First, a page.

Transparency International

This Anti-Corruption Helpdesk brief was produced in response to a query from one of Transparency International’s national chapters. The Anti-Corruption Helpdesk is operated by Transparency International and funded by the European Union


What is the relationship between corruption and marginalisation, and how do marginalised groups experience corruption?


  1. Definitions and terminology
  2. Introduction
  3. Corruption and marginalised groups
  4. Corruption and multidimensional marginalisation
  5. References

Main points

  • Marginalisation can exacerbate the effects of corruption, making it even more difficult for groups exposed to discrimination to access justice and public services, or to participate meaningfully in politics and business.
  • The costs of corruption are particularly onerous for marginalised communities. Yet while corruption typically affects all disadvantaged groups disproportionately, it does so in unique ways, depending on contextual legal, socio-economic and institutional factors, as well as how group identity is politicised.
  • The costs of corruption can be cumulative: if an individual is a member of multiple marginalised groups, they may be even more exposed to extortive forms of corruption.


This literature review sets out to examine common experiences of corruption among marginalised groups. It finds that while the role that corruption plays in exacerbating the effects of marginalisation is increasingly well-documented for some disadvantaged groups, notably women and girls, it remains generally understudied and further research is needed. Yet the evidence available does indicate that corruption makes it even more difficult for marginalised groups to access justice and public services or to participate meaningfully in politics and business. As such, corruption can serve as a vehicle for discrimination; it is often the means by which certain groups and individuals are granted or denied access to goods, services and opportunities on the basis of their identity.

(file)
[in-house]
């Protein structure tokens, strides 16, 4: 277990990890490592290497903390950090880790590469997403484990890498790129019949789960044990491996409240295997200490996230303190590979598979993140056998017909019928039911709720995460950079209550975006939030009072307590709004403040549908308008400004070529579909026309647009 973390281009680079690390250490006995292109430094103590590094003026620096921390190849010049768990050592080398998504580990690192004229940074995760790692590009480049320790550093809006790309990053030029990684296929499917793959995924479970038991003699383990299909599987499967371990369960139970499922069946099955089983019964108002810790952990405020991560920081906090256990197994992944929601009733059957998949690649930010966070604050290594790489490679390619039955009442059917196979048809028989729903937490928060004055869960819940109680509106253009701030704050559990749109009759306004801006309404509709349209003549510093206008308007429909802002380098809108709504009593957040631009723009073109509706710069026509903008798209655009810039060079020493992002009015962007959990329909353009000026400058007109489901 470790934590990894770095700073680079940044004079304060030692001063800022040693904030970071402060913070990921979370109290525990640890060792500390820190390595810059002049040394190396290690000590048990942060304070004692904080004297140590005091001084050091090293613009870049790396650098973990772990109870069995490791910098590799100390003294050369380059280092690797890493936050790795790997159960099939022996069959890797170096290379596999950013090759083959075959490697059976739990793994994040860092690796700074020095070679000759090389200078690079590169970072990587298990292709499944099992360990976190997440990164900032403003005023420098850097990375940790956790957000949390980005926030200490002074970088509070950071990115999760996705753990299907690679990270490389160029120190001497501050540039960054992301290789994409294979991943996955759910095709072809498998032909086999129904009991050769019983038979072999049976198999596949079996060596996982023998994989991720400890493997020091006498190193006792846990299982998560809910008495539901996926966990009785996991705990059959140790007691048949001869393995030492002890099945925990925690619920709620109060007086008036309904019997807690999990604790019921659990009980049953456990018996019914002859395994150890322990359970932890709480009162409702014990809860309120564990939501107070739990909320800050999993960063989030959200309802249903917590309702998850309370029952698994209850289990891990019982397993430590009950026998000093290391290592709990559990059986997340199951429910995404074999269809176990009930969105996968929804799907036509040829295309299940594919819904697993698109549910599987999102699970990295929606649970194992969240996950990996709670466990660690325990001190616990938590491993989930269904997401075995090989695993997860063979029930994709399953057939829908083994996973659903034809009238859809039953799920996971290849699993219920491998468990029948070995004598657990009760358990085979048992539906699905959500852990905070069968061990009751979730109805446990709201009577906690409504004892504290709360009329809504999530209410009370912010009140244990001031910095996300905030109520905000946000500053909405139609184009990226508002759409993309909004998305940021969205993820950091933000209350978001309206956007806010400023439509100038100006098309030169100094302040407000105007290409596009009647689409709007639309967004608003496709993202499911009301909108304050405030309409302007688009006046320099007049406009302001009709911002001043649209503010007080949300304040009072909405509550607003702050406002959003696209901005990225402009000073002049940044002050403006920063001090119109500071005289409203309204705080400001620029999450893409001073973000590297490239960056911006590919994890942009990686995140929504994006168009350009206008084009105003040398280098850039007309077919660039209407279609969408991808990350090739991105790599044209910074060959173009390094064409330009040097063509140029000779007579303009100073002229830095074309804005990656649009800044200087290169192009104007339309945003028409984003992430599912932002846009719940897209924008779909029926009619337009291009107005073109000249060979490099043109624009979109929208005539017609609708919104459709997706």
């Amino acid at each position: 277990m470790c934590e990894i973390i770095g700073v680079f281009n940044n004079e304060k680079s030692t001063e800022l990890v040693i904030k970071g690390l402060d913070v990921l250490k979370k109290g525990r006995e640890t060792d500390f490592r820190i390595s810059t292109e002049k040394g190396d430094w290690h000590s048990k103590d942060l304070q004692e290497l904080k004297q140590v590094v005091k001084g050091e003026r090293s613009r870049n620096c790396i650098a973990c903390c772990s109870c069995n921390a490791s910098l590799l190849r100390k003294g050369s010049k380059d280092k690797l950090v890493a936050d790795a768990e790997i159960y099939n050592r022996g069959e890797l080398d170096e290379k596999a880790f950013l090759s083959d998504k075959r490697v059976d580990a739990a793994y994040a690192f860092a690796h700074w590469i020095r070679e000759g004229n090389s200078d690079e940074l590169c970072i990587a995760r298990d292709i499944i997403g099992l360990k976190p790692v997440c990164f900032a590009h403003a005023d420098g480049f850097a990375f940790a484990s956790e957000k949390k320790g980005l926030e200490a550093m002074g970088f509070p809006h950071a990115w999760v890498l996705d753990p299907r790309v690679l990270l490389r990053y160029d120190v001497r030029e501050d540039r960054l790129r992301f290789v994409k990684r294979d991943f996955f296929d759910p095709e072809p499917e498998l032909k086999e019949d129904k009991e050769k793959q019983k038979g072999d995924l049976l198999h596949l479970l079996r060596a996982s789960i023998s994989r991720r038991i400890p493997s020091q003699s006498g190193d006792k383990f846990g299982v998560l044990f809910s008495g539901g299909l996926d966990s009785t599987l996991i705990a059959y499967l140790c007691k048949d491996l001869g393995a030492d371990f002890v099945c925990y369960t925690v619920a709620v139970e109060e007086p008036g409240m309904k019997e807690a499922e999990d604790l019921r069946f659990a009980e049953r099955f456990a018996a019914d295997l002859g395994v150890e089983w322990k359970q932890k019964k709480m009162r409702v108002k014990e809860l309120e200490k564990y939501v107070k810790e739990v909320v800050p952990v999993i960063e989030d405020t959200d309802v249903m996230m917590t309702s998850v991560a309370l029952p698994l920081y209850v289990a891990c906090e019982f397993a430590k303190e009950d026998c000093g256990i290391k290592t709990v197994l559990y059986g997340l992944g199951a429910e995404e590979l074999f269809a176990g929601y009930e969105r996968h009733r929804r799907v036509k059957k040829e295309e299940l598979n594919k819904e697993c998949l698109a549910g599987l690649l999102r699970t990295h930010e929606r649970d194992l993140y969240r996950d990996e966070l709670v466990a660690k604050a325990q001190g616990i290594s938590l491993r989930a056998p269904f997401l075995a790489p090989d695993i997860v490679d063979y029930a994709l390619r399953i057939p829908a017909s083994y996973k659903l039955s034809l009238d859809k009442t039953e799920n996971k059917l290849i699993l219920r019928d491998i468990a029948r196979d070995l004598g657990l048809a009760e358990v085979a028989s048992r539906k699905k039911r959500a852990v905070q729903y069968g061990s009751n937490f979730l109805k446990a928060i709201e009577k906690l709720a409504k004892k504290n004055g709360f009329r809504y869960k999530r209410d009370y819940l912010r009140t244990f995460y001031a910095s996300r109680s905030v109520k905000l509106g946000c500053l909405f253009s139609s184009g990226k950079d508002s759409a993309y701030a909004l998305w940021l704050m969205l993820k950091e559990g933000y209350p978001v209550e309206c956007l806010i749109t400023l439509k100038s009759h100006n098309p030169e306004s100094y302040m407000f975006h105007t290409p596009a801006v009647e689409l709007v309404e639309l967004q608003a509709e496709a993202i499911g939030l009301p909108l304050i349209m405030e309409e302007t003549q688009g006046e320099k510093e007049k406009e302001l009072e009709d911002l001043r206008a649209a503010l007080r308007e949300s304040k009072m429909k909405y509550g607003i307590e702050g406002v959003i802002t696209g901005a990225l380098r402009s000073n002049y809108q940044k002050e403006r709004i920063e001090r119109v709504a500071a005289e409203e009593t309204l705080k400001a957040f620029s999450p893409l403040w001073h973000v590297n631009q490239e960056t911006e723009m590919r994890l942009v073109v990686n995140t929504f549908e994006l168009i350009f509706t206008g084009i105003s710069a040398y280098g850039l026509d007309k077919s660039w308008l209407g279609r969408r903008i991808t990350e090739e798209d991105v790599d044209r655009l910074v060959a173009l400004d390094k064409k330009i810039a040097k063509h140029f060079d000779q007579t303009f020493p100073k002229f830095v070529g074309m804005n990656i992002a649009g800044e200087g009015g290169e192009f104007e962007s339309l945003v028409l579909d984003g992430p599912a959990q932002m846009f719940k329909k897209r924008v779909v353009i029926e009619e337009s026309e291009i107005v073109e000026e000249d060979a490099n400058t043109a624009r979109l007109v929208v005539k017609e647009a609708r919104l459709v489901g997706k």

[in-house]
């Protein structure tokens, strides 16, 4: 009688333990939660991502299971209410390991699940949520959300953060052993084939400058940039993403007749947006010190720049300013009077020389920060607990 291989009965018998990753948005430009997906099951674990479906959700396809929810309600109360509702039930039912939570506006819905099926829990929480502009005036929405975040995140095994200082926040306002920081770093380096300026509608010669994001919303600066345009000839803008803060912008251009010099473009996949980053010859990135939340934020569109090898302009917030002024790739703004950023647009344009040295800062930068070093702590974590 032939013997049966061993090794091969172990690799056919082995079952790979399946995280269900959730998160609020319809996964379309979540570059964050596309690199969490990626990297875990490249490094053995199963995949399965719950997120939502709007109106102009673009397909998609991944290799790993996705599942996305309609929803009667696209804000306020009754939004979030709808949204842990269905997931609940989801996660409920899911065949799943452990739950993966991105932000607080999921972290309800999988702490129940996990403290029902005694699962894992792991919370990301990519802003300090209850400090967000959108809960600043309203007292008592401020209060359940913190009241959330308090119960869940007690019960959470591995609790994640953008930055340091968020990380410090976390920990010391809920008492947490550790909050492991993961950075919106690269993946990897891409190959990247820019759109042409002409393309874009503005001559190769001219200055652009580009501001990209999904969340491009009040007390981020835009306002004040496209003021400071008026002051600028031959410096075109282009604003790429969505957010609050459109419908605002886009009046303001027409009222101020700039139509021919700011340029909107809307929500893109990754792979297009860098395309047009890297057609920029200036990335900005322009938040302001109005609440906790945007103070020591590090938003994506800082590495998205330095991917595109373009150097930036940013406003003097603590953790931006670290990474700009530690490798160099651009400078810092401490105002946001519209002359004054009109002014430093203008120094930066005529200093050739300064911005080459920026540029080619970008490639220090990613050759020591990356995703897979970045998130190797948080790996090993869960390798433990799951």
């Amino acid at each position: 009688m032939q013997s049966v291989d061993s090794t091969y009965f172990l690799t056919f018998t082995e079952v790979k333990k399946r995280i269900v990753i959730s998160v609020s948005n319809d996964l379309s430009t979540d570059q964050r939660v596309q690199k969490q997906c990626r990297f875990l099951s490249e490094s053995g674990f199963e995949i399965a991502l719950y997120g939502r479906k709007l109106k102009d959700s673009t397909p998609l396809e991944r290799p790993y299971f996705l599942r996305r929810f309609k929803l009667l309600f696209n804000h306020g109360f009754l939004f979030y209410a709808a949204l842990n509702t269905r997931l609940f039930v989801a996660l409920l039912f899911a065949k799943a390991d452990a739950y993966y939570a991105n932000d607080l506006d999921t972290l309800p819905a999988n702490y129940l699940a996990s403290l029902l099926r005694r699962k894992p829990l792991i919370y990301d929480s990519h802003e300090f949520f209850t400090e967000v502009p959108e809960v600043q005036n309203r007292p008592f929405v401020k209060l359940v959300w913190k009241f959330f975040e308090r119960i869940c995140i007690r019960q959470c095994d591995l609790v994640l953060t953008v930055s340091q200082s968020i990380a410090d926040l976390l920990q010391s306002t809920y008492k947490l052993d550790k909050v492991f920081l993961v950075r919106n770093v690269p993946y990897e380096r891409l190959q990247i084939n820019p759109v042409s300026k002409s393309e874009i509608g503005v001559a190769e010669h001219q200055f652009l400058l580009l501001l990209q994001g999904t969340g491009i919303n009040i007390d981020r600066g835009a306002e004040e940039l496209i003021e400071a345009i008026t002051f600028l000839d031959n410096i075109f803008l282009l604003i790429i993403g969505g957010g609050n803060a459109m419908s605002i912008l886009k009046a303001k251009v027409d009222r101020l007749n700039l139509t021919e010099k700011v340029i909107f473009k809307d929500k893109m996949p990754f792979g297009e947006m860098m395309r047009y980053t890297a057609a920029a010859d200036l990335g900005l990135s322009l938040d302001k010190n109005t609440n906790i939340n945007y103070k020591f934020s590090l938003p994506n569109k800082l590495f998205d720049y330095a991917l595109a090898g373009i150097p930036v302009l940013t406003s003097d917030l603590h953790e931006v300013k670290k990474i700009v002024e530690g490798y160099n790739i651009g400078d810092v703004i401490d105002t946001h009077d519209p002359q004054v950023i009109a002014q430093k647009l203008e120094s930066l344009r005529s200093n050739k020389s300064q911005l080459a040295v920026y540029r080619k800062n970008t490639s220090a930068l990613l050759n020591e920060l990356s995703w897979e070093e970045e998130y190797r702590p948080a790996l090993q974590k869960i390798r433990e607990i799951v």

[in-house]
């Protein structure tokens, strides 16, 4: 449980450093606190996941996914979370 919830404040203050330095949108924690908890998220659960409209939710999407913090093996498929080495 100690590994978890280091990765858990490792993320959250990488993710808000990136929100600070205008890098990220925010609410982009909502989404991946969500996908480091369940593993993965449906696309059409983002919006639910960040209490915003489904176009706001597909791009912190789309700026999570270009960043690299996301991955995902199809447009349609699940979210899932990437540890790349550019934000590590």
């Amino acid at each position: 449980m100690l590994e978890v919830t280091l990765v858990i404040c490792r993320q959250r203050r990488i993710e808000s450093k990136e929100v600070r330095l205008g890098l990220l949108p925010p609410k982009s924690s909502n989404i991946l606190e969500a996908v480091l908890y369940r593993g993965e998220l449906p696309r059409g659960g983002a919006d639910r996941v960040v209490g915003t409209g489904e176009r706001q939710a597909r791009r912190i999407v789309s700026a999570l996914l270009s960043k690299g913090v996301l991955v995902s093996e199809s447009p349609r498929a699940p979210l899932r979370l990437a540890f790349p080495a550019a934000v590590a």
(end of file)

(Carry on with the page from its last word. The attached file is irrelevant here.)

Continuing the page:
The paper also considers the different ways corruption disproportionately affects groups exposed to discrimination, among them women and girls, youth and children, ethnic minorities, indigenous peoples, LGBTI communities, and people with disabilities. While the relationship between corruption and discrimination varies widely by group, depending on the forms of marginalisation that characterise the various communities, what they have in common is an above-average risk of falling victim to corruption due to ingrained power asymmetries.

Some marginalised groups are more likely to encounter coercive attempts to extract bribes and other rent-seeking behaviour due to their restricted access to justice. Other marginalised groups may inhabit regions that expose them to particular risks such as land grabbing. Yet others may find themselves exposed to corruption on the basis of their identity in a manner that seeks either to scapegoat them for poor governance or sow division as a smokescreen for political corruption.

Finally, some people’s experiences of corruption may be aggravated by their compound identities, particularly where such individuals are exposed to multidimensional forms of marginalisation, such as being a non-cisgender member of an ethnic minority group. In addition, historic and current patterns of discrimination that mean marginalised groups typically have lower socio-economic status can further exacerbate the effects of corruption. Those especially exposed to corruption include individuals who experience discrimination on the basis of their identity, status or beliefs, and who also display other characteristics of precarity, such as poverty, occupation in the informal sector or lack of legal identity.


Jessie Bullock and Matthew Jenkins, [email protected]


Isabelle Büchner, Jessica Ebrard and Marie Chêne, Transparency International

Ellie McDonald, Equal Rights Trust




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